Specializing in Corvettes and Classics

Articles - Week ending May 28th, 2011

That is the question. 


Take a high enough number of classic car owners, plop them into a room, then close the door and within about 30 minutes the conversation will inevitably come around to the subject of restorations and what acceptable liberties one should take with their classic during the restoration process. Should I restore the car to exactly how it was when it was new? What if I hate the factory color and want it changed? Are modern mechanical upgrades a good idea?

Having performed or supervised several restorations the best advice I can give anyone is simple, it’s your car, and so do it your way, but make sure you consider the consequences that go with your situation. If you’re aiming to eventually have a high re-sale on your classic then changing your 1963 Corvette from Daytona Blue to pearl pink definitely isn’t a great idea, but then again if you’re mad about pearl pink and a pearl pink 1963 Split Window coupe is your ultimate dream car and you plan on keeping it 20 years…Well I say knock yourself out.


To give some insight on what I mean I’d like to use a few examples from my own collection, starting with the one I toiled with the most which is my 1968 Chevy Camaro. I’d been looking for an unmolested first generation Camaro for years, but too often all I ever found were chopped up, abused, rusty third, fourth or fifth hand cars that would require more work to un-do their half assed restorations then they would to eventually restore. Who knows what evil lurks under that bright red Earl Schieb paint job? The hurdle stems from the fact that when I was in high school in the early 1980’s these first generation Camaros were dirt cheap, not really collectible and young teens and twenty something’s got hold of them and butchered them along with a lot of Chevelles, Mustangs and Mopars. The cars were cheap to buy, easy to fix, fast (and we made them faster) and pretty cool looking to boot, so they were perfect for us youngsters to tweak, experiment with and generally make any restoration process undertaken 20 years later a general pain in the ass.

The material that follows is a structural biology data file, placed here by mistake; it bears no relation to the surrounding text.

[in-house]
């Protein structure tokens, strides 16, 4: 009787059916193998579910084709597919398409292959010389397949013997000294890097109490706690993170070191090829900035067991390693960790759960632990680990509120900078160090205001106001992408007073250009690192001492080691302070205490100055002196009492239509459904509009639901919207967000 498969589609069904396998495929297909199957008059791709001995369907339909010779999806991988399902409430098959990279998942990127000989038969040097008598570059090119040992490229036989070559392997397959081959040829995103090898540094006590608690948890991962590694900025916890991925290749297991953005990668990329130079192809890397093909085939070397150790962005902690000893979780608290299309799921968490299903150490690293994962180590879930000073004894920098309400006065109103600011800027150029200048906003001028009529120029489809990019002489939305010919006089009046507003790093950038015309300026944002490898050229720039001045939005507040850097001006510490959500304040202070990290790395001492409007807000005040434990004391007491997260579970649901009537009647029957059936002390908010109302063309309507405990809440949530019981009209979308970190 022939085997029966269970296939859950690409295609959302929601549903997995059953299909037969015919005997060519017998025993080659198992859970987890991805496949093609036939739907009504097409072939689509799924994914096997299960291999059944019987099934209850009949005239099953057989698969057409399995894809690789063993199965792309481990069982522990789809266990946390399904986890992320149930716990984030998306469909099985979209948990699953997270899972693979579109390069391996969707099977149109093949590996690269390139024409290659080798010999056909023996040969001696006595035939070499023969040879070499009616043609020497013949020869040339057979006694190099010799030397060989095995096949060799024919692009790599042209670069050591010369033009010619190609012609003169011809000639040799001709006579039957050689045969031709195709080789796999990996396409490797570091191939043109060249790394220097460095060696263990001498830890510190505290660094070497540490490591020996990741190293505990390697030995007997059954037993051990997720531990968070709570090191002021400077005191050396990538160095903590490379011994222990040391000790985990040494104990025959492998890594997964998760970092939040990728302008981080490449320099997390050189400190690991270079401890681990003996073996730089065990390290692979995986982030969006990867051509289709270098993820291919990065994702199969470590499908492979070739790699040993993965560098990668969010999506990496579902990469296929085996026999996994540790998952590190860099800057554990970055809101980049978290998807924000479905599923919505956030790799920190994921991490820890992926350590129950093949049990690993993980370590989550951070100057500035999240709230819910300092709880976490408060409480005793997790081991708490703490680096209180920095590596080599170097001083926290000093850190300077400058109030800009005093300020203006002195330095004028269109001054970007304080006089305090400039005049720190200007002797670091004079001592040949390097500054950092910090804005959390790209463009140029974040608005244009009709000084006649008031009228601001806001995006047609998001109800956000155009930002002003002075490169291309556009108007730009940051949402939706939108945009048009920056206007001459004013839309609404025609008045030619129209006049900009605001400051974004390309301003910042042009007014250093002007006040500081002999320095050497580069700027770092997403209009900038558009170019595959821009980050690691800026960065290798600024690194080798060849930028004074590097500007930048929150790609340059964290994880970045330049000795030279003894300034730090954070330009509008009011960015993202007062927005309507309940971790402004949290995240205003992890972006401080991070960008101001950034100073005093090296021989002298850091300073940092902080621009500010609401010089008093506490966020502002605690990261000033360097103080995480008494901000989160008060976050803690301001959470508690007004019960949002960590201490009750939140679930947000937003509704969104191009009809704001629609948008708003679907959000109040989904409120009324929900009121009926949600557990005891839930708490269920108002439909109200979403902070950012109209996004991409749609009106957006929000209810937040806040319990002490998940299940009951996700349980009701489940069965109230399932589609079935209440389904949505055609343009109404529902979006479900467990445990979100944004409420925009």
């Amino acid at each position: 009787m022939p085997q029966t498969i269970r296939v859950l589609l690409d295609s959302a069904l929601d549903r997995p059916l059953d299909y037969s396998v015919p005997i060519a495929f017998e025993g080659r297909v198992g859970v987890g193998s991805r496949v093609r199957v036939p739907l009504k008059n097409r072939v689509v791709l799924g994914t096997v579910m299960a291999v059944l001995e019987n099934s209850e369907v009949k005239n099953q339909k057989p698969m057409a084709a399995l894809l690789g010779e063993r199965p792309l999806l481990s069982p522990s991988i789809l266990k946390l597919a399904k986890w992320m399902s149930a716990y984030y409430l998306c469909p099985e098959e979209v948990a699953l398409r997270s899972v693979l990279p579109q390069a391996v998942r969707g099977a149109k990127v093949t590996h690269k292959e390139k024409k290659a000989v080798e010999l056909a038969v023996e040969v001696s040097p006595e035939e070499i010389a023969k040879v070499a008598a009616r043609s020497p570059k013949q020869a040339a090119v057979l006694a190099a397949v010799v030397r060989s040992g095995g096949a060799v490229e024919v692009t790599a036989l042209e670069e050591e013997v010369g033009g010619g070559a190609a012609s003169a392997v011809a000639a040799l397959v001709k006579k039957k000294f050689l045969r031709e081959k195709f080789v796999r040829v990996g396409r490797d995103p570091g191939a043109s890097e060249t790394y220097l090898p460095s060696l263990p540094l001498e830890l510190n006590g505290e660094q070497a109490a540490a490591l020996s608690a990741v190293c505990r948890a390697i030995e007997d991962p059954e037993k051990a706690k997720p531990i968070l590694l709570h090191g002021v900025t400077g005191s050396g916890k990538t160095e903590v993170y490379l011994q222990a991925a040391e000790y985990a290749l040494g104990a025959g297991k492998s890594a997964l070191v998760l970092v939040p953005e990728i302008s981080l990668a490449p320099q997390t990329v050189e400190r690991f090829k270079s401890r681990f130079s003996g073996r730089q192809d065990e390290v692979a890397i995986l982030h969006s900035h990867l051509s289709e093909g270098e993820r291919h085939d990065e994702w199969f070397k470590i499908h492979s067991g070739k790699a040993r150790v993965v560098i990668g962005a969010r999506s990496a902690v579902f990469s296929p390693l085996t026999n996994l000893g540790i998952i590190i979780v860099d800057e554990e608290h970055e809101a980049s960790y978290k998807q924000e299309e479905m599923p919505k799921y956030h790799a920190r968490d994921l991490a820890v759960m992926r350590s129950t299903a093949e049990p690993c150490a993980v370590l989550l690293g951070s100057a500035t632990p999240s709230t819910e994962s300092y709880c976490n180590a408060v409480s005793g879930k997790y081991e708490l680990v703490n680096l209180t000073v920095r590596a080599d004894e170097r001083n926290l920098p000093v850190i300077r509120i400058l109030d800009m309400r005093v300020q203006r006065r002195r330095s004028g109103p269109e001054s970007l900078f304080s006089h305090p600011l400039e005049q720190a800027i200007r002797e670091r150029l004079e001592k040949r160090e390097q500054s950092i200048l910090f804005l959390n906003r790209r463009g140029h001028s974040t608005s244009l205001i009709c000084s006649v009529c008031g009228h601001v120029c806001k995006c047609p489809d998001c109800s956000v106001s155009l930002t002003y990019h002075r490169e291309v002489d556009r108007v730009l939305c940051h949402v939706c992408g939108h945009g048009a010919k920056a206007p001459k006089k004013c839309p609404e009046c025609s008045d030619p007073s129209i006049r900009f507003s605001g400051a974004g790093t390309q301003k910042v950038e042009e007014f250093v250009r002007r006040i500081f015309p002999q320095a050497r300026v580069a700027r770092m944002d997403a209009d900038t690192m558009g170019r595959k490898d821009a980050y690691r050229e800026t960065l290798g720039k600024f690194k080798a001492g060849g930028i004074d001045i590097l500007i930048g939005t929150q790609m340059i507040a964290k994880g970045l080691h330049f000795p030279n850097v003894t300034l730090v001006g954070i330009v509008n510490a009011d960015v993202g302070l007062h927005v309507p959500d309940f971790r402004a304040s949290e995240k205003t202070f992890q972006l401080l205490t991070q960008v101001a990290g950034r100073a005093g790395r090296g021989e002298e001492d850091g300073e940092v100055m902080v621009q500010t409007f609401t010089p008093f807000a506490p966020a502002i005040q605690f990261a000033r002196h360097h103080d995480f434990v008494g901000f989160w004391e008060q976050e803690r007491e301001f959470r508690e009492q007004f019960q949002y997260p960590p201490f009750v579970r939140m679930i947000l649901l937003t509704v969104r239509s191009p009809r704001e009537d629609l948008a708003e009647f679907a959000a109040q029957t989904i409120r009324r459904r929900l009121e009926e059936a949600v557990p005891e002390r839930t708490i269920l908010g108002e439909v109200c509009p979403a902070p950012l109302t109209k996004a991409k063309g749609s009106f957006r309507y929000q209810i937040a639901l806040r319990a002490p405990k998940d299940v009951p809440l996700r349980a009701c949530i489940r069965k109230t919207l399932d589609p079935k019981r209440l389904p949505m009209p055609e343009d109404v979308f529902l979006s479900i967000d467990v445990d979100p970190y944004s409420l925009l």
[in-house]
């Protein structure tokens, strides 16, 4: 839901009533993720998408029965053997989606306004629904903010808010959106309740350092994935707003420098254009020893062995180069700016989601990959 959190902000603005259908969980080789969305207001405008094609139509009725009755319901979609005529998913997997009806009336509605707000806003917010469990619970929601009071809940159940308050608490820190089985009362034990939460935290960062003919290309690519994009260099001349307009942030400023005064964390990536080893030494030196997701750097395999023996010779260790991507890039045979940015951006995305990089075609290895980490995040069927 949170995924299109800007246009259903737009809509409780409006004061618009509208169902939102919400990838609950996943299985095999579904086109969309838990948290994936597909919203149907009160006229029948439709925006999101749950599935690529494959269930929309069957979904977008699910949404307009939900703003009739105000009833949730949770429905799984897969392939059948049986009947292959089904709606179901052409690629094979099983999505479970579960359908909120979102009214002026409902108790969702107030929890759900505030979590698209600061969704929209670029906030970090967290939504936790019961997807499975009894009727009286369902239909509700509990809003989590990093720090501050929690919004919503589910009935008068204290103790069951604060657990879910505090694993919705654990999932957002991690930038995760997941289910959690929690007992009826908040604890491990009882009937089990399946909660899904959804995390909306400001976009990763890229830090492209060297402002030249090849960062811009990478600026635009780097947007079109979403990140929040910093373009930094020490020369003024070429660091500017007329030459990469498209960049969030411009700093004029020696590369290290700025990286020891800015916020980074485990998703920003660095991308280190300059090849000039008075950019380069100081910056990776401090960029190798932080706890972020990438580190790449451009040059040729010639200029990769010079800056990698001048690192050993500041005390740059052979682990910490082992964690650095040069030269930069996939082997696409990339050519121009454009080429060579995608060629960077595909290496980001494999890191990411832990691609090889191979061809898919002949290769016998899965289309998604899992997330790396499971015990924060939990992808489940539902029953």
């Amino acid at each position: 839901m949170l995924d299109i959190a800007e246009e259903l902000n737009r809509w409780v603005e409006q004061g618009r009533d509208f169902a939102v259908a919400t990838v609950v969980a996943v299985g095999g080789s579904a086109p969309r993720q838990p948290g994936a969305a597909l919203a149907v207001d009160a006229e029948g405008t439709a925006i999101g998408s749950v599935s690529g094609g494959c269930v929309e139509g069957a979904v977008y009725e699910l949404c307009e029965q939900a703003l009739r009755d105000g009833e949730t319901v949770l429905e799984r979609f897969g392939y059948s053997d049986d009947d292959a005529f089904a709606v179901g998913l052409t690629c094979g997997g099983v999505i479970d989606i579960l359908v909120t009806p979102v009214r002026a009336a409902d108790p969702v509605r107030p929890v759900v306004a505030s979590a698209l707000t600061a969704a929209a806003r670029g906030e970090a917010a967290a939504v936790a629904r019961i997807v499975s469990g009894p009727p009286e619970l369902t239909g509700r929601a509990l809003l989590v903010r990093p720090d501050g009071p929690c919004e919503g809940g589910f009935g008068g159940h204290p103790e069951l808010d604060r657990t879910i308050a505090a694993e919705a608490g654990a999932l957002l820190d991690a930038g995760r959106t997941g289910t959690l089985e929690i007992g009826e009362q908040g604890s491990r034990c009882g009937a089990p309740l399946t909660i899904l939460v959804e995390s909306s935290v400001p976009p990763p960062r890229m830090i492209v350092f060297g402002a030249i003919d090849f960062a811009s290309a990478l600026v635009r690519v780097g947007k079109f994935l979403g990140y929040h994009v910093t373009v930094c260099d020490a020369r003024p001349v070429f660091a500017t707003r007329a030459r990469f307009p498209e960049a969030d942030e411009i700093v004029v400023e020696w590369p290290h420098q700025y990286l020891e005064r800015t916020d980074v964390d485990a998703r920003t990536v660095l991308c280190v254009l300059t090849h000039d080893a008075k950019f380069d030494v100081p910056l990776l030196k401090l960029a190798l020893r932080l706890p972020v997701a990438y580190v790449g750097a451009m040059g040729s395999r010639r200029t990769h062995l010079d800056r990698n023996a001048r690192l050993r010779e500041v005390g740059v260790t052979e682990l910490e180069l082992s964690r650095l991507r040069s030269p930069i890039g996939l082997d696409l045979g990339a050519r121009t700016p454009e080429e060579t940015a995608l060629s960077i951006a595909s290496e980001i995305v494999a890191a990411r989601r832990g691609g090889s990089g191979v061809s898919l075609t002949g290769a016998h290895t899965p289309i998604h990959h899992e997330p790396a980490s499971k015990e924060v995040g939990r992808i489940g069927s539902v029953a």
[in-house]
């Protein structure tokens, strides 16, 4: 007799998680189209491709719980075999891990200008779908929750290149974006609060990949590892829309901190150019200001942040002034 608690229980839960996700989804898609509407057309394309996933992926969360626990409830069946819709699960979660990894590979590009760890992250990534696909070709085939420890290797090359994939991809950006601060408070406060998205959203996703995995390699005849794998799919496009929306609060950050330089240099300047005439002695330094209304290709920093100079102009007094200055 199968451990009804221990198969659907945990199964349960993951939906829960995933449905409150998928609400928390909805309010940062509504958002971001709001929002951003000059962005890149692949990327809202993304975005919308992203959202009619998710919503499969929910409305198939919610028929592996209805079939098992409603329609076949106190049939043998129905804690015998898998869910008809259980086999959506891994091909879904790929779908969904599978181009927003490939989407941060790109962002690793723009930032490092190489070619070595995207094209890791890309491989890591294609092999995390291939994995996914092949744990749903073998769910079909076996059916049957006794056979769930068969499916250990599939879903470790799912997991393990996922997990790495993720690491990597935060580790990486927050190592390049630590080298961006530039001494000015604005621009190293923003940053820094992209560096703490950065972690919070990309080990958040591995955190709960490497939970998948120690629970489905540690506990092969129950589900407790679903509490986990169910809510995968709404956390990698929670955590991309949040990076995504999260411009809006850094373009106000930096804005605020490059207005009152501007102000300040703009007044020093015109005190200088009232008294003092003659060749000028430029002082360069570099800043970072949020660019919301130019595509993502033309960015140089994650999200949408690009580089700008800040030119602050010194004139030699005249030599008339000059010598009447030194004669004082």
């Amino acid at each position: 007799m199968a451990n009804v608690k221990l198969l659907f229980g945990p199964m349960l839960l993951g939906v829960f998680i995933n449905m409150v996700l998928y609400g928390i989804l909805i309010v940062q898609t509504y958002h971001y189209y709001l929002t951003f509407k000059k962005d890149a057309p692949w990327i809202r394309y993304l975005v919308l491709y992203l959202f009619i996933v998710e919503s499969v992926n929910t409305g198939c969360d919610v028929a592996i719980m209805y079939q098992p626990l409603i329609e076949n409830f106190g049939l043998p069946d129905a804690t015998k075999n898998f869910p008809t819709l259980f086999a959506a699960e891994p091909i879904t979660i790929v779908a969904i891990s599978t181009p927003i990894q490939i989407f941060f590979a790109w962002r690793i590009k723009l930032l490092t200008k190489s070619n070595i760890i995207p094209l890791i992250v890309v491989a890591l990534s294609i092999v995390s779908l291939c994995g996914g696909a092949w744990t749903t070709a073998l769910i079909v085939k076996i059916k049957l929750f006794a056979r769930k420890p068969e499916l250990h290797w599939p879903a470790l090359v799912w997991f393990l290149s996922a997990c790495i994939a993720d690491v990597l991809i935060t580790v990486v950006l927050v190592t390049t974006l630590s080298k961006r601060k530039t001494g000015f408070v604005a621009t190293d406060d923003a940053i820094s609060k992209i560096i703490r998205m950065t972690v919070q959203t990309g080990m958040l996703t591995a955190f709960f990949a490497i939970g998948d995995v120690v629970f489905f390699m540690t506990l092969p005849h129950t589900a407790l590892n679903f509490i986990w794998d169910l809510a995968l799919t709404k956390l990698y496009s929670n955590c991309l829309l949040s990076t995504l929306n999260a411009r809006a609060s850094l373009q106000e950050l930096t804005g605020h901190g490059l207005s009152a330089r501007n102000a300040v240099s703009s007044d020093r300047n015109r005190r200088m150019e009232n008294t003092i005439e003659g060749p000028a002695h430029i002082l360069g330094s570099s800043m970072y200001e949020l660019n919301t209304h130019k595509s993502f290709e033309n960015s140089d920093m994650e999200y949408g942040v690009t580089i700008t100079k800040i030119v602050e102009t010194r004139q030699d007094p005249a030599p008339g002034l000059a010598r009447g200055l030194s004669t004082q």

In 2004 I found my Camaro on e-bay of all places, and the moment I saw the pictures I knew it was “the one”. It didn’t look like much, the paint was badly oxidized, the vinyl top looked well worn and the pictures in general weren’t very good, but I could also tell that the oxidized paint was original, same with the top, and I didn’t see a speck of rust anywhere. The cincher for me was the interior, all original and still very nice. Let me give you what may be my best tip when buying and old car, interiors never lie. Interiors always tell the truth. People will bondo the holes, cover them with paint, paint over bad chrome and claim they “liked the look of it that way” and do all sorts of things to make a junker look passably decent, but it seems like 99% of the time the one thing they will not do is refresh the interior, leaving that job to the new $29.00 seat covers from Pep Boys and some plastic floor mats. A well treated original interior is the sign of a cared for original car.


Needless to say after a quick flight to San Jose and an inspection I soon had my Camaro, which proved to be in such good shape that after a pit stop at the local Jiffy Lube I even drove it home from San Jose to Las Vegas, some 600 miles without a hitch.


The car desperately needed paint, the chrome was fabulous, the interior phenomenal with the exceptions of the carpet and rear package tray, the vinyl top was very tired and the original single exhaust held the only rust.


What to do? I knew I was going to paint the car the original color which was a pretty steel blue with a white nose stripe, but I didn’t care for the white vinyl top and the exhaust sounded more like a Cadillac than a Camaro. On the other hand I had a chance to take this car totally original, have a new white vinyl top installed, new single exhaust and more or less restore it to the state it was born in sometime in 1968. I couldn’t decide, not for months, so I drove it “as is” while I toiled with several considerations…

1.     How hard it would be to un-do anything I did that 
        wasn’t original?

2.     How long was I keeping this car?

3.     Was I concerned about re-sale? If I was how much was I 

4.     What will make me happy when I see the car every 
        morning in the garage?

5.     How much will I regret any changes?

In the end I decided I wasn’t planning on selling the car anytime soon, I liked the hardtop look better than the vinyl top look (and on top of that underneath the old vinyl top was the only place small amounts of rust ever lived), and I wouldn’t change anything that wasn’t fairly easy to change back, so the refreshing process began.